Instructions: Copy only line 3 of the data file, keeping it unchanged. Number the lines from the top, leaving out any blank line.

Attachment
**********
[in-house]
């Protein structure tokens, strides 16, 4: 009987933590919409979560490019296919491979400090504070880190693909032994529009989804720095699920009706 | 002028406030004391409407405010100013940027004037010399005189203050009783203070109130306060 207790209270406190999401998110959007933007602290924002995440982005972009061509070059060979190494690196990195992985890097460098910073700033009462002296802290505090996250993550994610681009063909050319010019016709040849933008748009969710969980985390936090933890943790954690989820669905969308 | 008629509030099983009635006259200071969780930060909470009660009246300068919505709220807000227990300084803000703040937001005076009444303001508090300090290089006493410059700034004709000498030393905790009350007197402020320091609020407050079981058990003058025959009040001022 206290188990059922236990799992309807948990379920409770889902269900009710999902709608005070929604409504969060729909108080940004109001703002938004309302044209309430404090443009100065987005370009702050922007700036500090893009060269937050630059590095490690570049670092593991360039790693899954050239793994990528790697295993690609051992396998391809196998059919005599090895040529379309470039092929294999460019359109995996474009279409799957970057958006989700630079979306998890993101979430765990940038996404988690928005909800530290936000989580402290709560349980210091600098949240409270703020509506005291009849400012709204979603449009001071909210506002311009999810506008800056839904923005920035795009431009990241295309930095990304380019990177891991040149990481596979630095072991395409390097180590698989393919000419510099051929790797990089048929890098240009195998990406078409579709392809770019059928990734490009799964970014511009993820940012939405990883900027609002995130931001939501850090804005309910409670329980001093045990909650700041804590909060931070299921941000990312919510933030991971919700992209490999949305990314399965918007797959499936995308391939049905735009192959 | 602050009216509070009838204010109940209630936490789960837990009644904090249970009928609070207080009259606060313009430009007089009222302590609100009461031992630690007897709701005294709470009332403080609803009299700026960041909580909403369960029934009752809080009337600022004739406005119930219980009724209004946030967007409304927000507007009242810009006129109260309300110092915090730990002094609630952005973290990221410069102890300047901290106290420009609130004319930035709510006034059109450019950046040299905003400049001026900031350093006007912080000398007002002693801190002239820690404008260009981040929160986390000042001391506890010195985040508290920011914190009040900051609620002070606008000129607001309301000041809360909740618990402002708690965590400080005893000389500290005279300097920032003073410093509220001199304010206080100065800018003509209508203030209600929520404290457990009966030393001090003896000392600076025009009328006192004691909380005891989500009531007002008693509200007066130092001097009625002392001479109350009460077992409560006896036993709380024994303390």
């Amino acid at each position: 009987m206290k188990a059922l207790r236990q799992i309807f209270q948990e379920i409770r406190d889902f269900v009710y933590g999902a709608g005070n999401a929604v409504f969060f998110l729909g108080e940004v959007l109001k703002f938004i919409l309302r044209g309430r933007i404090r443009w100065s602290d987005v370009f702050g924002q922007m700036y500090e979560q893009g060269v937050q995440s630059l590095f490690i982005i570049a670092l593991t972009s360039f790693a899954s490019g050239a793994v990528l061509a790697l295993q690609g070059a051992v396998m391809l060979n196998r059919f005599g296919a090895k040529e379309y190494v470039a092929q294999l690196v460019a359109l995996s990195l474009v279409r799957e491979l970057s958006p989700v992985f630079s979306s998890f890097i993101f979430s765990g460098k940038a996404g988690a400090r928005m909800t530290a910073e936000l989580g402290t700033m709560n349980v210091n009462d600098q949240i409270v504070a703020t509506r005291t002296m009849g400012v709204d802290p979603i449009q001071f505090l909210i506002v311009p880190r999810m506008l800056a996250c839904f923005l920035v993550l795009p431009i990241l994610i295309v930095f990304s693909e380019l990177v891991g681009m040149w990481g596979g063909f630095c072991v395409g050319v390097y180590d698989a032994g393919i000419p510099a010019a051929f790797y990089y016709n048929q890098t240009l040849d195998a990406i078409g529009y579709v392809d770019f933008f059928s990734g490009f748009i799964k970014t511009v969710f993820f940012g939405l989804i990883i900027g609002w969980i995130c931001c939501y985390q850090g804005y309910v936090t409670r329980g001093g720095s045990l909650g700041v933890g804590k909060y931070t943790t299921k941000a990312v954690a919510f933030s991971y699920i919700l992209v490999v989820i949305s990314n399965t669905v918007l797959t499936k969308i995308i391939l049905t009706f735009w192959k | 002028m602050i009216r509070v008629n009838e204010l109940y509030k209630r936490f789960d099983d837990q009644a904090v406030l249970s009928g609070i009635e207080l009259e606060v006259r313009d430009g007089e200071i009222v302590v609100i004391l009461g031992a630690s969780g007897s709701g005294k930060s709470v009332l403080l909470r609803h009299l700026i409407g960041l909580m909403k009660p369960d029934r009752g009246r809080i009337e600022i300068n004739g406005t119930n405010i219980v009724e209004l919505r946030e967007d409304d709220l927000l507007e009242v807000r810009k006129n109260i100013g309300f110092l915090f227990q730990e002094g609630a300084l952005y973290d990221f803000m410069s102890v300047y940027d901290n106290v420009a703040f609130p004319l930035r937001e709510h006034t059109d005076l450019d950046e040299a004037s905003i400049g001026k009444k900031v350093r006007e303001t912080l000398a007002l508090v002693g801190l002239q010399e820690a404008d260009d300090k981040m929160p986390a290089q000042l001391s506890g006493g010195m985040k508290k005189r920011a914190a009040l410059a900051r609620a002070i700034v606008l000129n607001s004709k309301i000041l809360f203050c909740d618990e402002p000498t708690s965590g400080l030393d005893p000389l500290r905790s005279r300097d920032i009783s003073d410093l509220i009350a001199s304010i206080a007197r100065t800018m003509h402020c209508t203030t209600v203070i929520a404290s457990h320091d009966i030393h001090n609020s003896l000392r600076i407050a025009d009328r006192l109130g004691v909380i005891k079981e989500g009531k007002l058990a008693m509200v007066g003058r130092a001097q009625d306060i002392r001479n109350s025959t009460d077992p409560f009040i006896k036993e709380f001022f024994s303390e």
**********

């Amino acid at each position: 009987m206290k188990a059922l207790r236990q799992i309807f209270q948990e379920i409770r406190d889902f269900v009710y933590g999902a709608g005070n999401a929604v409504f969060f998110l729909g108080e940004v959007l109001k703002f938004i919409l309302r044209g309430r933007i404090r443009w100065s602290d987005v370009f702050g924002q922007m700036y500090e979560q893009g060269v937050q995440s630059l590095f490690i982005i570049a670092l593991t972009s360039f790693a899954s490019g050239a793994v990528l061509a790697l295993q690609g070059a051992v396998m391809l060979n196998r059919f005599g296919a090895k040529e379309y190494v470039a092929q294999l690196v460019a359109l995996s990195l474009v279409r799957e491979l970057s958006p989700v992985f630079s979306s998890f890097i993101f979430s765990g460098k940038a996404g988690a400090r928005m909800t530290a910073e936000l989580g402290t700033m709560n349980v210091n009462d600098q949240i409270v504070a703020t509506r005291t002296m009849g400012v709204d802290p979603i449009q001071f505090l909210i506002v311009p880190r999810m506008l800056a996250c839904f923005l920035v993550l795009p431009i990241l994610i295309v930095f990304s693909e380019l990177v891991g681009m040149w990481g596979g063909f630095c072991v395409g050319v390097y180590d698989a032994g393919i000419p510099a010019a051929f790797y990089y016709n048929q890098t240009l040849d195998a990406i078409g529009y579709v392809d770019f933008f059928s990734g490009f748009i799964k970014t511009v969710f993820f940012g939405l989804i990883i900027g609002w969980i995130c931001c939501y985390q850090g804005y309910v936090t409670r329980g001093g720095s045990l909650g700041v933890g804590k909060y931070t943790t299921k941000a990312v954690a919510f933030s991971y699920i919700l992209v490999v989820i949305s990314n399965t669905v918007l797959t499936k969308i995308i391939l049905t009706f735009w192959k | 002028m602050i009216r509070v008629n009838e204010l109940y509030k209630r936490f789960d099983d837990q009644a904090v406030l249970s009928g609070i009635e207080l009259e606060v006259r313009d430009g007089e200071i009222v302590v609100i004391l009461g031992a630690s969780g007897s709701g005294k930060s709470v009332l403080l909470r609803h009299l700026i409407g960041l909580m909403k009660p369960d029934r009752g009246r809080i009337e600022i300068n004739g406005t119930n405010i219980v009724e209004l919505r946030e967007d409304d709220l927000l507007e009242v807000r810009k006129n109260i100013g309300f110092l915090f227990q730990e002094g609630a300084l952005y973290d990221f803000m410069s102890v300047y940027d901290n106290v420009a703040f609130p004319l930035r937001e709510h006034t059109d005076l450019d950046e040299a004037s905003i400049g001026k009444k900031v350093r006007e303001t912080l000398a007002l508090v002693g801190l002239q010399e820690a404008d260009d300090k981040m929160p986390a290089q000042l001391s506890g006493g010195m985040k508290k005189r920011a914190a009040l410059a900051r609620a002070i700034v606008l000129n607001s004709k309301i000041l809360f203050c909740d618990e402002p000498t708690s965590g400080l030393d005893p000389l500290r905790s005279r300097d920032i009783s003073d410093l509220i009350a001199s304010i206080a007197r100065t800018m003509h402020c209508t203030t209600v203070i929520a404290s457990h320091d009966i030393h001090n609020s003896l000392r600076i407050a025009d009328r006192l109130g004691v909380i005891k079981e989500g009531k007002l058990a008693m509200v007066g003058r130092a001097q009625d306060i002392r001479n109350s025959t009460d077992p409560f009040i006896k036993e709380f001022f024994s303390e």